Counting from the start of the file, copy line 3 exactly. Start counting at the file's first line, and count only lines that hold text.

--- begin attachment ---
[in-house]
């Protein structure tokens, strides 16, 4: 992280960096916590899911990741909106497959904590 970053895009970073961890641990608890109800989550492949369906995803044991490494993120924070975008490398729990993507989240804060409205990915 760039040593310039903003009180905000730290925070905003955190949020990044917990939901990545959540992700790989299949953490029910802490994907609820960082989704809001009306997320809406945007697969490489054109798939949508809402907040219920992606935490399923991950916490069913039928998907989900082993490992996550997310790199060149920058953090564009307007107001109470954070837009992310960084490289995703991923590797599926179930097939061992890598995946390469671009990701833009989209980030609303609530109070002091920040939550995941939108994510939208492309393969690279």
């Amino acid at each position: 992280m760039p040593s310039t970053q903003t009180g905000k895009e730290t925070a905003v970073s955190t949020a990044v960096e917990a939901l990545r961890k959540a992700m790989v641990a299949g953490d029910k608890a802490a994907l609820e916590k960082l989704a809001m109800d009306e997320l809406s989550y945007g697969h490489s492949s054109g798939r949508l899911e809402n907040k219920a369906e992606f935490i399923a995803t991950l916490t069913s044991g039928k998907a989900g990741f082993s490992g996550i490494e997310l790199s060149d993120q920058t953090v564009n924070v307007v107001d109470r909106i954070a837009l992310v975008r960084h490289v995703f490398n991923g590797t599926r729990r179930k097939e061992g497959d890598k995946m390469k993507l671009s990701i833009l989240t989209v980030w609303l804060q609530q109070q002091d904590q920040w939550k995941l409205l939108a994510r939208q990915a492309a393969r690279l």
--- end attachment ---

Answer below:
């Amino acid at each position: 992280m760039p040593s310039t970053q903003t009180g905000k895009e730290t925070a905003v970073s955190t949020a990044v960096e917990a939901l990545r961890k959540a992700m790989v641990a299949g953490d029910k608890a802490a994907l609820e916590k960082l989704a809001m109800d009306e997320l809406s989550y945007g697969h490489s492949s054109g798939r949508l899911e809402n907040k219920a369906e992606f935490i399923a995803t991950l916490t069913s044991g039928k998907a989900g990741f082993s490992g996550i490494e997310l790199s060149d993120q920058t953090v564009n924070v307007v107001d109470r909106i954070a837009l992310v975008r960084h490289v995703f490398n991923g590797t599926r729990r179930k097939e061992g497959d890598k995946m390469k993507l671009s990701i833009l989240t989209v980030w609303l804060q609530q109070q002091d904590q920040w939550k995941l409205l939108a994510r939208q990915a492309a393969r690279l």